Coming up

Coming Up:
Sun 4th August: Outdoor Painting at Brampton Bryan Scarecrow Sunday
Sun 18th August: Social Evening at Blue Boar, 8pm


Saturday, 10 August 2019

Spotlight: Tools of the trade

A detail of Chinese artist Ma Yuan's "On a Mountain Path in Spring". 1190-1225 CE
How new is your art technology?  What do you use in your creativity?
Painters use paintbrushes, usually.  We think of them as synonymous: that’s what they’re called.  However “paintbrushes” as we know them are newer than “painting”.
The notion of bristled brushes is attributed to around 300BC, in China, and they were used for writing rather than for painting.  They were made of animal fur hairs tied to bamboo.  Previous painting was done with sticks of fibrous plants, such as reeds, often lashed together to form a thick handle.
The “brush” part was made by shredding the sticks or reeds at one end so that the inner fibres were exposed to form a painting tool. Paints were thicker, and line thickness was not varied in a stroke as it is in calligraphy. 

The Chinese calligraphic use of their new design of brush from 300BC was with ink rather than paint, creating nuance of line rather than areas of colour, just as traditional Chinese art is more akin to monochrome line drawing than Western painting.

The paintbrush became relevant to style in Impressionist art.  Hog hair brushes are stiff, and good for carrying thick paint such as un-thinned oils.
This is a distinctive feature of the change that the Impressionists made: colours applied more boldly and thickly, unblended, and leaving clear evidence of brushstroke action, which meant that the end result shows the decisive actions of the painter.  The painter effectively makes assertions about their interpretation of a scene, rather than aiming to make it look purely realistic.  This was facilitated by brush makers starting to use metal around that time, instead of threads, as the material to clamp the bristles in place.  Brushes could now easily be made flat rather than round, and these new tool forms allowed the Impressionists to daub and blotch rather than make lines or blend thin paints and inks.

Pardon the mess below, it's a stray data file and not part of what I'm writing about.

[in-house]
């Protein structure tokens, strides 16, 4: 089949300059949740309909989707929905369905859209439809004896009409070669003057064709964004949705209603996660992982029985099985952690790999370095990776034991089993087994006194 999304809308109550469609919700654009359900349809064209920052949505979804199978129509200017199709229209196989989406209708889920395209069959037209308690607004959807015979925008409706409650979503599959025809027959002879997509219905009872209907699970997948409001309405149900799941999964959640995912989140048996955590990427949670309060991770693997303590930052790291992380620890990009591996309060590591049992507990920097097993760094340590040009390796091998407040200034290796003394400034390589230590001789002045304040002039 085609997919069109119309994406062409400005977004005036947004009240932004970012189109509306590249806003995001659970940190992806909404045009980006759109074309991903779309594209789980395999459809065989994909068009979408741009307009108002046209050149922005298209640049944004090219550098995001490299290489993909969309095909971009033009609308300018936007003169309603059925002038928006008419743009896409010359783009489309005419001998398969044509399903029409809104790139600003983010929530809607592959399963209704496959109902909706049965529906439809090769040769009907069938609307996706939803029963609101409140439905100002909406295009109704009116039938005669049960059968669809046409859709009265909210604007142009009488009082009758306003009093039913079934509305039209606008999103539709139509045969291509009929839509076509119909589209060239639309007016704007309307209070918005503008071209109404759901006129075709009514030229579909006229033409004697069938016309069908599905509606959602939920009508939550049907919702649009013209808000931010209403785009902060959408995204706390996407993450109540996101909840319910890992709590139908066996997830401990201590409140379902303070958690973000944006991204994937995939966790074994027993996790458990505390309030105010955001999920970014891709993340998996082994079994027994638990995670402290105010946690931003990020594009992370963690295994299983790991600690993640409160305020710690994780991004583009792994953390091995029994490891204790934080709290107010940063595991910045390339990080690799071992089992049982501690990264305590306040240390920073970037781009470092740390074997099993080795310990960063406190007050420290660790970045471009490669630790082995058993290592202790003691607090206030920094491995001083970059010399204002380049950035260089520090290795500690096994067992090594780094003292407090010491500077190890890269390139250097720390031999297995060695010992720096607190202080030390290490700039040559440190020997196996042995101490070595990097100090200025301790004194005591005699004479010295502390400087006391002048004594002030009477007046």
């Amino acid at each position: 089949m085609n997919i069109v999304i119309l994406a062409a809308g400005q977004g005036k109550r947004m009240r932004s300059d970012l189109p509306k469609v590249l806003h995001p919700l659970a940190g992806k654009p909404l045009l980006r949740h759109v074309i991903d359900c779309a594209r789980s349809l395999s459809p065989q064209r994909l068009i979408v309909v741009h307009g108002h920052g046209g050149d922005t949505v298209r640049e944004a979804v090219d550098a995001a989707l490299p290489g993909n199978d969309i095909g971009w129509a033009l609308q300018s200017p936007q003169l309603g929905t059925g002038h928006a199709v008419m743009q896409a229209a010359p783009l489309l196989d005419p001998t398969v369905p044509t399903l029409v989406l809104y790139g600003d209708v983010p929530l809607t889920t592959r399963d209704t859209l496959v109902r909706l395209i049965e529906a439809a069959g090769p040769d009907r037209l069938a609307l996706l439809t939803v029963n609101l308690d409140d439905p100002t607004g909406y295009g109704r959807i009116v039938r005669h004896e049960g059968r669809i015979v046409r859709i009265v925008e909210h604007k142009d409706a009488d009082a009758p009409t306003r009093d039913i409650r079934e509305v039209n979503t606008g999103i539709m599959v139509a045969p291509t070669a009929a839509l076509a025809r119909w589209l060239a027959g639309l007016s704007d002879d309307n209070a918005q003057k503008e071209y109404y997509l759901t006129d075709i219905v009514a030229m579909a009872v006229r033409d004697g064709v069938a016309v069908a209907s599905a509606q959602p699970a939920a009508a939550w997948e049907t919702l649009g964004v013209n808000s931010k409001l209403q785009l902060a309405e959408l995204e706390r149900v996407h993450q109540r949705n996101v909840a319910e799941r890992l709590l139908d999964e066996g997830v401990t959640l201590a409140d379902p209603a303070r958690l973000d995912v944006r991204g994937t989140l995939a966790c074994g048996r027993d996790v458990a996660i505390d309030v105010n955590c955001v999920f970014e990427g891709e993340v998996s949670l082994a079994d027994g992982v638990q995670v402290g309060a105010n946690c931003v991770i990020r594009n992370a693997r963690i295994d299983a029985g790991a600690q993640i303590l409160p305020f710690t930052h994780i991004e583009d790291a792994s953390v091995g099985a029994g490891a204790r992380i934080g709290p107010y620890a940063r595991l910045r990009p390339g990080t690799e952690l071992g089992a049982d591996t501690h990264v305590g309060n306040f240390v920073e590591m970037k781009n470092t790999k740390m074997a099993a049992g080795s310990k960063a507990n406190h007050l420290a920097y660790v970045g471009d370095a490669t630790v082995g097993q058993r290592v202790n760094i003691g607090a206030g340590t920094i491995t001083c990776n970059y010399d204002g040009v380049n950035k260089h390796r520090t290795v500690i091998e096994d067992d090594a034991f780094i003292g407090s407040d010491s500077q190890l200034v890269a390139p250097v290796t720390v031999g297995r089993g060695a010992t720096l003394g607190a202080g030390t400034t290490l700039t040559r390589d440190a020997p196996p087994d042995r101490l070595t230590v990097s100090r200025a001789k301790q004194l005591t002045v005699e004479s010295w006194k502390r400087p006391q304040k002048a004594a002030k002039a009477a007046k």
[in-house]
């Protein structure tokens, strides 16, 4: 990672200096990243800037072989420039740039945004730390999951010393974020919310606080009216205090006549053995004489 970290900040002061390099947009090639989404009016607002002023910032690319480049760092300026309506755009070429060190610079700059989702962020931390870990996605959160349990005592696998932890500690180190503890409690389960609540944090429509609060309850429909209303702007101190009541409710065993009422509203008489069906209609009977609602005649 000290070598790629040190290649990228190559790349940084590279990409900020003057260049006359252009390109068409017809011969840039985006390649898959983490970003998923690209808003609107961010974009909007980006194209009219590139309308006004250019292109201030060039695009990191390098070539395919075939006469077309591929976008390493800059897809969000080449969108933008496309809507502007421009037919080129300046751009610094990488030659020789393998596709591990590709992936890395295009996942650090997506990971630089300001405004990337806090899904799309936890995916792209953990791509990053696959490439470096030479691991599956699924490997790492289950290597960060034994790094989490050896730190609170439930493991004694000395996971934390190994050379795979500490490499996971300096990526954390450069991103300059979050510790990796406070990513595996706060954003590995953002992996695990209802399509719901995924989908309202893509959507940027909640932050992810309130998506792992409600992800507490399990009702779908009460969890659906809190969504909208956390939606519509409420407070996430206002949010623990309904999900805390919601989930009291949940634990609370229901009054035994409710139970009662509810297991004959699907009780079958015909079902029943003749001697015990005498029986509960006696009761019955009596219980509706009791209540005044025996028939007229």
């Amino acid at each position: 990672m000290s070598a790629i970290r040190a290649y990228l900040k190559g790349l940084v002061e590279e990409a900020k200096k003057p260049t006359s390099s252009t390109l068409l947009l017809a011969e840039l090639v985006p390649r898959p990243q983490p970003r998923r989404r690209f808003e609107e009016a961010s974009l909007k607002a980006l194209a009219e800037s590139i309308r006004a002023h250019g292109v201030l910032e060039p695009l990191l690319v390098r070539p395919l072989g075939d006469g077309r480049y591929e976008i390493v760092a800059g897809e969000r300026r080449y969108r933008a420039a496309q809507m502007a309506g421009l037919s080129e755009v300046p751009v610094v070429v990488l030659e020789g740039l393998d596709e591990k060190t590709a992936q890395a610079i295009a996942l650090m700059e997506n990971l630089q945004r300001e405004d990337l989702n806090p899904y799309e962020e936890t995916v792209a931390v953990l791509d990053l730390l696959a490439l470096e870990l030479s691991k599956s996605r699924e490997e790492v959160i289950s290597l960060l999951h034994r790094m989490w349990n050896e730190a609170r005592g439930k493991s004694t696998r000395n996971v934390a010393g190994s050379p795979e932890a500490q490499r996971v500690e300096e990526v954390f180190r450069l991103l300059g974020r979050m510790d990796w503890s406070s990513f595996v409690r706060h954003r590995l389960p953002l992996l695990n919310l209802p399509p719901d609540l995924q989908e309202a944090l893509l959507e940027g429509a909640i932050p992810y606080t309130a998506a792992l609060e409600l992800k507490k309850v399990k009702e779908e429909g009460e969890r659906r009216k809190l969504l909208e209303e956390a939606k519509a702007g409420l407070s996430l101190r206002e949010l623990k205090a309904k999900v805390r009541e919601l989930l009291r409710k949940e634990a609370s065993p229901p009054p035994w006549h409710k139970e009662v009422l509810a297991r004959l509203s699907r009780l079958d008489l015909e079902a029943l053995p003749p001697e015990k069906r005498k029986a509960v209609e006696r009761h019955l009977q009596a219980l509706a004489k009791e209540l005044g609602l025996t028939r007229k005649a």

Meules, Milieu du Jour – Claude Monet
It is amazing to think that we are using a technology that is over 2,000 years old when we paint with a brush.  It seems to suggest that painting may be as much a craft as an art, given how traditional its techniques are.  So when more modern technologies are used in art, such as computers or spraycans, and we may feel uncomfortable about the apparent compromise, we can also consider how technologies in the past have accompanied the expressive nature of art.
The point perhaps, is that however we “paint”, we use what suits our aims and desires. 

What will they think of next?!
Steven Spazuk
Greta Thunberg, by Steven Spazuk, painted with fire

Thursday, 25 July 2019

Twenty Twenty Gallery: Coast & Country


OPENING- This week
Saturday 20 July
Drinks 11am to 1.30pm

Join us for a glass of wine and meet some of the artists featured in one of our most popular summer exhibitions.

Exhibiting artists: Liz Somerville, Ruth Brownlee, Zoe Taylor, Claire Scott, Jessica Oliver, Nicky Knowles, Robin Mason, Peter Tarrant, Sarah Lees, Gareth Hugh Davies, Willie Carter, Amanda Banham and Emily Myers.

More details:

Canwood Gallery: Nicole Farhi and Friends

Canwood Gallery are delighted to be hosting an exhibition of the work of Nicole Farhi in their main gallery this summer and an exhibition of invited artists, from Royal Academicians to early career artists, all with a connection to Farhi in the Turbine Hall and sculpture park.

Nicole Farhi first made her name as a fashion designer and is now making a new name for herself this time as a sculptor. The exhibition in Canwood includes a range of work spanning Farhi’s career as a sculptor from her earthy female torsos that echo the strength and simplicity of Neolithic clay female torsos, to busts of famous friends, including Anna Wintour, Helena Bonham Carter, and Dame Judy Dench.

Open Tuesday to Sunday 11am - 4pm, 23rd July 2019 - 7th September 2019.  Free entry. More details: